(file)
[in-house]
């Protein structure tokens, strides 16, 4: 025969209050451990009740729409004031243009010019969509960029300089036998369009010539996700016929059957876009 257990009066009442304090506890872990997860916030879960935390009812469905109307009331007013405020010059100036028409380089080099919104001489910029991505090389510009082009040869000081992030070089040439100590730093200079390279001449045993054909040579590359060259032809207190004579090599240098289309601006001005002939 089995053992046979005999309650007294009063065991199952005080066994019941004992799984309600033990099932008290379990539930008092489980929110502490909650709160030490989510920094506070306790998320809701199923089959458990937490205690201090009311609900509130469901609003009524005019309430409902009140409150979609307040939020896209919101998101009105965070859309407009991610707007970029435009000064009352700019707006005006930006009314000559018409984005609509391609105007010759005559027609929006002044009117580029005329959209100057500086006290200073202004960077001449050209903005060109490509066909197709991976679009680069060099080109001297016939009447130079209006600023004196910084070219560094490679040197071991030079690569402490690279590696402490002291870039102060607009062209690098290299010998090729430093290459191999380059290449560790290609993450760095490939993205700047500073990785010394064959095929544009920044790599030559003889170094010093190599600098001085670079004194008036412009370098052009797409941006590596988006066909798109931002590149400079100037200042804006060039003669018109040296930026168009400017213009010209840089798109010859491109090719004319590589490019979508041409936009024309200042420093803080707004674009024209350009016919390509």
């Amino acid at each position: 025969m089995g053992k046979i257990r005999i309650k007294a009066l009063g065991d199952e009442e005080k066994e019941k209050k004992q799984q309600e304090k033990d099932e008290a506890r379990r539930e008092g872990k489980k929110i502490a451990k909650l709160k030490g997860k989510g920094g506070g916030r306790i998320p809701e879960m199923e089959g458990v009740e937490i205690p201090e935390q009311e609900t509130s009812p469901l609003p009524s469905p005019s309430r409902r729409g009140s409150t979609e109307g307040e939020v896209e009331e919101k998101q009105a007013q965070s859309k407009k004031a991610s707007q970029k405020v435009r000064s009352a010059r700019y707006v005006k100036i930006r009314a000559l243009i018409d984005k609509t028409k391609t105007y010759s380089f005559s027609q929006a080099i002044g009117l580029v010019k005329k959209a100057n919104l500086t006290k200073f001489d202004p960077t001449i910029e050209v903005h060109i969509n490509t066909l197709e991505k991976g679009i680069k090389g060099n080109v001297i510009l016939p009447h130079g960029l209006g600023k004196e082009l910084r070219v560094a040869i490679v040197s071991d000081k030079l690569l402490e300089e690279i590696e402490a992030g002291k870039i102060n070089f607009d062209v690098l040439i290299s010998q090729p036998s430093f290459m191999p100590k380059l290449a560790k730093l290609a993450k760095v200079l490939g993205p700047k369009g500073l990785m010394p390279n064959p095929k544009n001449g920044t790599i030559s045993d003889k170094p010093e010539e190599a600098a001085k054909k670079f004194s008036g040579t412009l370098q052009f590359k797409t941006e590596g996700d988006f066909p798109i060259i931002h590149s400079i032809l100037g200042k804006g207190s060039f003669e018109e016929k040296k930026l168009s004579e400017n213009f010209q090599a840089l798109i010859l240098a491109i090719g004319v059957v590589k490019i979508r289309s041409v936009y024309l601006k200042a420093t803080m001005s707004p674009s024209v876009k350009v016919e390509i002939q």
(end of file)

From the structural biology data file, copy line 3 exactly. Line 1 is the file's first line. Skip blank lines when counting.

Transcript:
């Amino acid at each position: 025969m089995g053992k046979i257990r005999i309650k007294a009066l009063g065991d199952e009442e005080k066994e019941k209050k004992q799984q309600e304090k033990d099932e008290a506890r379990r539930e008092g872990k489980k929110i502490a451990k909650l709160k030490g997860k989510g920094g506070g916030r306790i998320p809701e879960m199923e089959g458990v009740e937490i205690p201090e935390q009311e609900t509130s009812p469901l609003p009524s469905p005019s309430r409902r729409g009140s409150t979609e109307g307040e939020v896209e009331e919101k998101q009105a007013q965070s859309k407009k004031a991610s707007q970029k405020v435009r000064s009352a010059r700019y707006v005006k100036i930006r009314a000559l243009i018409d984005k609509t028409k391609t105007y010759s380089f005559s027609q929006a080099i002044g009117l580029v010019k005329k959209a100057n919104l500086t006290k200073f001489d202004p960077t001449i910029e050209v903005h060109i969509n490509t066909l197709e991505k991976g679009i680069k090389g060099n080109v001297i510009l016939p009447h130079g960029l209006g600023k004196e082009l910084r070219v560094a040869i490679v040197s071991d000081k030079l690569l402490e300089e690279i590696e402490a992030g002291k870039i102060n070089f607009d062209v690098l040439i290299s010998q090729p036998s430093f290459m191999p100590k380059l290449a560790k730093l290609a993450k760095v200079l490939g993205p700047k369009g500073l990785m010394p390279n064959p095929k544009n001449g920044t790599i030559s045993d003889k170094p010093e010539e190599a600098a001085k054909k670079f004194s008036g040579t412009l370098q052009f590359k797409t941006e590596g996700d988006f066909p798109i060259i931002h590149s400079i032809l100037g200042k804006g207190s060039f003669e018109e016929k040296k930026l168009s004579e400017n213009f010209q090599a840089l798109i010859l240098a491109i090719g004319v059957v590589k490019i979508r289309s041409v936009y024309l601006k200042a420093t803080m001005s707004p674009s024209v876009k350009v016919e390509i002939q």